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An excellent piece of writing, I sure hope many people supporting the industrial prison and prison economy would understand the facts you have shared with us here. Sadly, I have the feeling the might feel a bit too invincible to get it...

Great job, if at least some people can start to understand this, maybe you will have also convinced some to keep their money away from Prison Inc.!

Keep taking good care, namaste :)

Simply put. Brutal treatment brutalises and create brutal others who brutalise others. The cycle must cease if the Cycle of Violence is to end.

Fine post about another development (or devolutionary step) of the USA. The ongoing privatization of prisons has nothing to do with justice. It's singular purpose is profit, and that actually results in more injustice.

And you are spot-on in your observation that a complete roll-back is needed. Not only with regard to the military and prison industrial complexes, but with regard to the financial system, the educational system, and more.

The problems are systemic; therefore, minor, incremental changes will have no effect. The country needs systemic change. That's tough to come by, and often it is not achieved without revolution. It will be interesting to see what changes will be brought about. And a little unsettling.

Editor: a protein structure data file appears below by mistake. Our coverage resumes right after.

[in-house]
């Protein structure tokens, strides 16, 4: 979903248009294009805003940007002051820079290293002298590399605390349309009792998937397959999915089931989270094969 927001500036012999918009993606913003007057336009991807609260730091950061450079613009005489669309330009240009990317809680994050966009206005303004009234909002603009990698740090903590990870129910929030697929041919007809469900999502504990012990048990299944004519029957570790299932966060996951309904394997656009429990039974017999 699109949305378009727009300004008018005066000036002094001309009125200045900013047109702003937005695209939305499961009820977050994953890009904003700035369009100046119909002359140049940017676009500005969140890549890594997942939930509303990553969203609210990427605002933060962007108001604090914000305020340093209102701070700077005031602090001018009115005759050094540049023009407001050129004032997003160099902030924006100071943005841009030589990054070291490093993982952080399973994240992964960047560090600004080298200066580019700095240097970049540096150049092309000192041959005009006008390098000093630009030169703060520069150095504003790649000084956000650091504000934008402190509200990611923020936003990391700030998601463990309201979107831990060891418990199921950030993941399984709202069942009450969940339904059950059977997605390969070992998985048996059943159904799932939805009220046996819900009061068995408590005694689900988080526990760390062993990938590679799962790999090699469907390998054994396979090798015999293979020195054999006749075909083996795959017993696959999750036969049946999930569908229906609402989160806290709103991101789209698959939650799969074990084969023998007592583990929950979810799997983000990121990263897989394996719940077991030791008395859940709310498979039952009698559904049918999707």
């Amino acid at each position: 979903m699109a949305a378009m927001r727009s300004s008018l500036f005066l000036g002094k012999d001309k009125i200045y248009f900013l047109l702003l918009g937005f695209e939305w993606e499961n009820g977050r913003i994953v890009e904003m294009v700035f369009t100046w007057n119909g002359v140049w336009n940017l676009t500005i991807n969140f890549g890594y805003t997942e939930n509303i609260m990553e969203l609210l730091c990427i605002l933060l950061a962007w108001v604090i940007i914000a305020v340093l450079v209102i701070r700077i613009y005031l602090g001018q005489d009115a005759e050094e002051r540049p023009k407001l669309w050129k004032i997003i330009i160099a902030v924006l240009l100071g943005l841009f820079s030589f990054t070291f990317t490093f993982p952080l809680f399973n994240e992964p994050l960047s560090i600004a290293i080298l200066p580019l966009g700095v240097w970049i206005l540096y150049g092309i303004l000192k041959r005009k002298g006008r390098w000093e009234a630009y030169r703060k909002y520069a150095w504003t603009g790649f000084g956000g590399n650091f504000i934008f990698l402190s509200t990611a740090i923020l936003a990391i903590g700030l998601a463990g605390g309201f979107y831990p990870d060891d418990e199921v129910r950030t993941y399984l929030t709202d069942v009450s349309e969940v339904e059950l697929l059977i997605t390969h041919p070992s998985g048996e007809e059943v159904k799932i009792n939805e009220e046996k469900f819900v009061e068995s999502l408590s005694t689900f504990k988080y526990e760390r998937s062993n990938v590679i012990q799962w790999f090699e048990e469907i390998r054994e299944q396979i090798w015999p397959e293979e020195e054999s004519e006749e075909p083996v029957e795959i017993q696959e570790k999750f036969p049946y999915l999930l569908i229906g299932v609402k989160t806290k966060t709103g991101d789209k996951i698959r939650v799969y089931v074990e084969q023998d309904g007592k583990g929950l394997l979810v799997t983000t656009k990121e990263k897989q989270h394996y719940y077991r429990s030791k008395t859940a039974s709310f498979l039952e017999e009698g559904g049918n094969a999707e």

Keep up the good work in the struggle for systemic change. And Full Steem Ahead.

The prison system creates chaos enternally as well. Most of my friends (US citizens) have been to jail for atleast one night and we are all good people that have made tiny mistakes. But, the US system is to lock u up and take your money until u prove you innocence or slip up again. Then after youve been in the system good luck finding a respectable job. What do people do when they are broke with no job?.... Turn into hardcore criminals. Excessive imprisonment creates criminals instead of rehabilitating.

It is very sad to see these facts ans a photo like that. Great work. Keep it up

I find the most dehumanizing aspect of the American history of Gitmo is that we hold people for decades without charge nor trial, but that is not enough if the victims try to kill themselves by hunger strike their basic dignity to some choice is denied by force feeding them. You dont want them to hunger strike give them basic rights.

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This is really pathetic.

Thank you for reminding us and keeping the awarness up.